Introduction to Amphipods

Amphipods are generally laterally compressed crustaceans. The anterior part of the body is called "pereon" and the limbs of this part are "pereopods". There are 7 seven segments ("pereonites") in this part of the body. The coxae (innermost segment) of the pereiopods in most species form flattened lateral plates. The first two pairs of pereopods usually have sub-chelate claws and are called "gnathopods". The remaining periopods are used for locomotion (swimming and walking). The abdomen consists of 3 segments called "pleonites" and 3 segments forming an urosome (tail). The first 3 pairs of abdominal limbs are "pleopods" (swimming limbs) and the 3 pairs of uropods are rather reduced in size. Pleopods are absent in some species with reduced abdomen. The head usually has one pair of sessile compound eyes or eyes may be absent. The size, shape and colour of eyes are important for identification. The antennae (two pairs) are composed of a stalk (peduncle) of a few segments and a flagellum of numerous segments. The relative length and shape of the two pairs, the peduncle and flagellae are important for identification. Spines and setae may also be important for identification at species level. Some species build tubes.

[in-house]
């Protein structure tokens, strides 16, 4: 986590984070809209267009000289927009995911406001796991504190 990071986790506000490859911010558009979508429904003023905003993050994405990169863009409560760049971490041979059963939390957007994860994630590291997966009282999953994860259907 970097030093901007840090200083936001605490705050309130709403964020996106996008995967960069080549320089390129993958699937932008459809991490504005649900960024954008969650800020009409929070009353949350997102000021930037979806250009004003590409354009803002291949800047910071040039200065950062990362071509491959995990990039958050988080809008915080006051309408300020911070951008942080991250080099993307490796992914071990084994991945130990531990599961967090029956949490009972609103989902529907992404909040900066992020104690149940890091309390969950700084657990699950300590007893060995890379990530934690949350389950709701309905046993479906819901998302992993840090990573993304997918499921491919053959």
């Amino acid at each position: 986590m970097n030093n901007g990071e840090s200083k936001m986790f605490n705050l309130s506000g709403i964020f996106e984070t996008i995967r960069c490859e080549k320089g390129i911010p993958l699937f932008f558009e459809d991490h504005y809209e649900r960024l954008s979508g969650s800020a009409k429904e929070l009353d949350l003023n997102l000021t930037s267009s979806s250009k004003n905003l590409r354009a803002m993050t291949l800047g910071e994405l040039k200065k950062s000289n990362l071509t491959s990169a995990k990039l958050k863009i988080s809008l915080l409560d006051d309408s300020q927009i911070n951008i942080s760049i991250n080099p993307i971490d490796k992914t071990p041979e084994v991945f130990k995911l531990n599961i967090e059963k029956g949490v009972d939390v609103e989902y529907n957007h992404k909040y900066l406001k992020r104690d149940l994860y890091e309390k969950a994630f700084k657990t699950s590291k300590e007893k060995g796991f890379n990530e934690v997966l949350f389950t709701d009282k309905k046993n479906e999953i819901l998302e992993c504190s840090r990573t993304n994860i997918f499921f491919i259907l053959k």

The amphipod families containing invasive species in Nordic waters are: Gammaridae, Corophiidae, Caprellidae and Talitridae.

Drawings of the 4 amphipod families:

A: Family Gammaridae (Gammarus locusta)
B: Family Talitridae (Orchestia gammarellus)
C: Family Corophidae (Corophium volutator)
D: Family Caprellidae (Caprella linearis)

Drawings from Stephensen 1928.